‘Only sit with the Buddha-heart, be only with the Buddha-heart, sleep and arise only with the Buddha-heart, and live only with the Buddha-heart,’ said Bankei. I read that as an incentive to recognize, and then to connect with the mind of awakening and the mind of love. The archetypes of Buddha (awakened mind), Tara or Guanyin (loving kindness), Manjusri (wisdom), are more real for some of us than for others. Parents, culture, and training all help in connecting with them. The video entitled RUMI: A Trio of Kirtans is a reflection on this theme:

  1. Staying ‘Zen’ in the midst of everyday life and its chaos.

Now the circle is complete, and we are back at everyday life where the meditation journey started.

Calm and relaxed? Stay that way throughout the day and not only when you are on the meditation cushion.

Aware of thoughts and emotions? Take that awareness with you as you discuss things with your intimate partner and work colleagues.

Positivity? “Keep on the sunny side, always on the sunny side of life” as the song goes.

Holistic vision? Drive mindfully, and eat mindfully.

Non-dual perception? See others as yourself.

Buddha within? Look at everyone with eyes of love.

A recurring thought? Look for the message behind the thought.
“Make the mountains, rivers, and great earth your sitting cushion; make the whole universe your own Zendo,” said Hakuin. Bring along your wisdom, serenity, and love with you as you go about your everyday life.

The video Serenity Mantra says this in a humorous way:

The group sessions starting on Wednesday September 8 at 7:30 at
43 ave. De Breslay in Pointe-Claire will follow this basic outline.
Last session: October 27.

(Voluntary Contribution)

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Posted on Aug 13, 2021 in Posts

We practice mindfulness meditation for seeing the world with fresh eyes, and for living a more conscious and fulfilling life. But a conscious life does not mean living out of the conscious mind all the time.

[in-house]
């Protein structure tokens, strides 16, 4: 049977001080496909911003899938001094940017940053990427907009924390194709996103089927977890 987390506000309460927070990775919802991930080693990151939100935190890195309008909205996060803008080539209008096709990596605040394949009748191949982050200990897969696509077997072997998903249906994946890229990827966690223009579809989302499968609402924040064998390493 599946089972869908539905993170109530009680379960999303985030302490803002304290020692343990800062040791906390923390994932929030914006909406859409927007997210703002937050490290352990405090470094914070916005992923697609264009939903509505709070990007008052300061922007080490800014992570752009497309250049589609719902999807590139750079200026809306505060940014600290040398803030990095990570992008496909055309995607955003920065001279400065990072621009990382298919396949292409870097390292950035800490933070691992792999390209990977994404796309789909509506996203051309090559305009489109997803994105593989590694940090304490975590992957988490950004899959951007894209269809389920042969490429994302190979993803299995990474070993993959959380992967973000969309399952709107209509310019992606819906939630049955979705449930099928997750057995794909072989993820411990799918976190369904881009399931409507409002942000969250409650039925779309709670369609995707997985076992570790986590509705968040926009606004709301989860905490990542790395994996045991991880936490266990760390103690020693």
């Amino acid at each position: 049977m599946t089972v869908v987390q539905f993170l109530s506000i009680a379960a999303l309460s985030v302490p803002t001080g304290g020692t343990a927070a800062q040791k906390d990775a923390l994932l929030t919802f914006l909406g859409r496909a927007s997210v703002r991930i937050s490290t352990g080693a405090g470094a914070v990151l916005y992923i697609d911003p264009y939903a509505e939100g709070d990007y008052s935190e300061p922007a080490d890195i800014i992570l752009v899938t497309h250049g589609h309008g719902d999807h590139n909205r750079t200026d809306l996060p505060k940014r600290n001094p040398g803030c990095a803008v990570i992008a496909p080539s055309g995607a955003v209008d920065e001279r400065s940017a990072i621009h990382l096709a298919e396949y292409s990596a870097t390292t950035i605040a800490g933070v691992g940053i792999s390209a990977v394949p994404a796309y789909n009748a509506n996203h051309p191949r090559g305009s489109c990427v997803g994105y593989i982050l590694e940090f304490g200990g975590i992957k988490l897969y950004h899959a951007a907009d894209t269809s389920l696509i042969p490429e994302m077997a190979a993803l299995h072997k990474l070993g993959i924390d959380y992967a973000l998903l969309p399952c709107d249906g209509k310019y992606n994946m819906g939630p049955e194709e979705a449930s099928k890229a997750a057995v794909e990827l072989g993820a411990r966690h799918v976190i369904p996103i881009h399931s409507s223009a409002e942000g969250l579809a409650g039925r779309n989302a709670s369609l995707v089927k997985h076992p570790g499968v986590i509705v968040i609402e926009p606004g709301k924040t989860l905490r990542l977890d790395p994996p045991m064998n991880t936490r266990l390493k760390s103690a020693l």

When Thich Nhat Hanh makes a map of the mind, he draws a circle and a horizontal line across the middle of the circle. What is above that line is conscious, and what is below is unconscious. That simple diagram unites the essential features of the mind as seen by Freud, Jung and the Buddhist tradition. The details differ among those three, but the rough outline is similar.

Living exclusively out of the conscious mind is an illusion. The conscious mind—the Ego in Freud’s terminology—is only a part of the psyche. The unconscious mind runs the body, beats the heart, and takes care of our digestion—it is our constant companion. It is where our thought patterns and archetypes reside. It also prompts our wishes, and takes over automatically when we go to sleep, creating the images and stories that dreams are made of.

It is also the home of our habits.

Habits, whether they are habits of mind or of the body, need to be addressed one by one. As far as I can know, there is no such thing as a general mindfulness that fixes all undesirable habits.

The first step for change is the insight that a particular habit is not contributing to your happiness, to the happiness of your loved ones, or to the health of the Planet.

The second step is to make a firm resolution to make a change.

The third step is to practice the new habit consciously, patiently, and nonjudgmentally, until it becomes habitual. Then it will be spontaneous and part of the treasury of the unconscious. If you are a middle-aged person, you may have practiced the habit you are trying to break for thirty or forty years. If you did it only once a day, that adds up to about 13825 times.

Say that you are trying to break the habit of taking things personally. You may have done that 10,000 to 20,000 times over your lifetime. That habit will not change just by wishing. You need to practice until you can naturally respond to negative comments with a smile, mentally saying, ‘His thoughts are his business! My happiness is my business!’

We know how to practice the piano and how to practice Spanish, but how do we practice such mental habits as self-love and not taking things personally?

Meditation helps. Use the resources on this website, the meditation mantras, guided meditations, and the videos to focus your meditation. To move further on, consider what other old habit you wish to break next, and what new habit you wish to develop.

Can you design your own mindfulness practice with that in mind?

Do you have enough resolve to keep at it for a few weeks?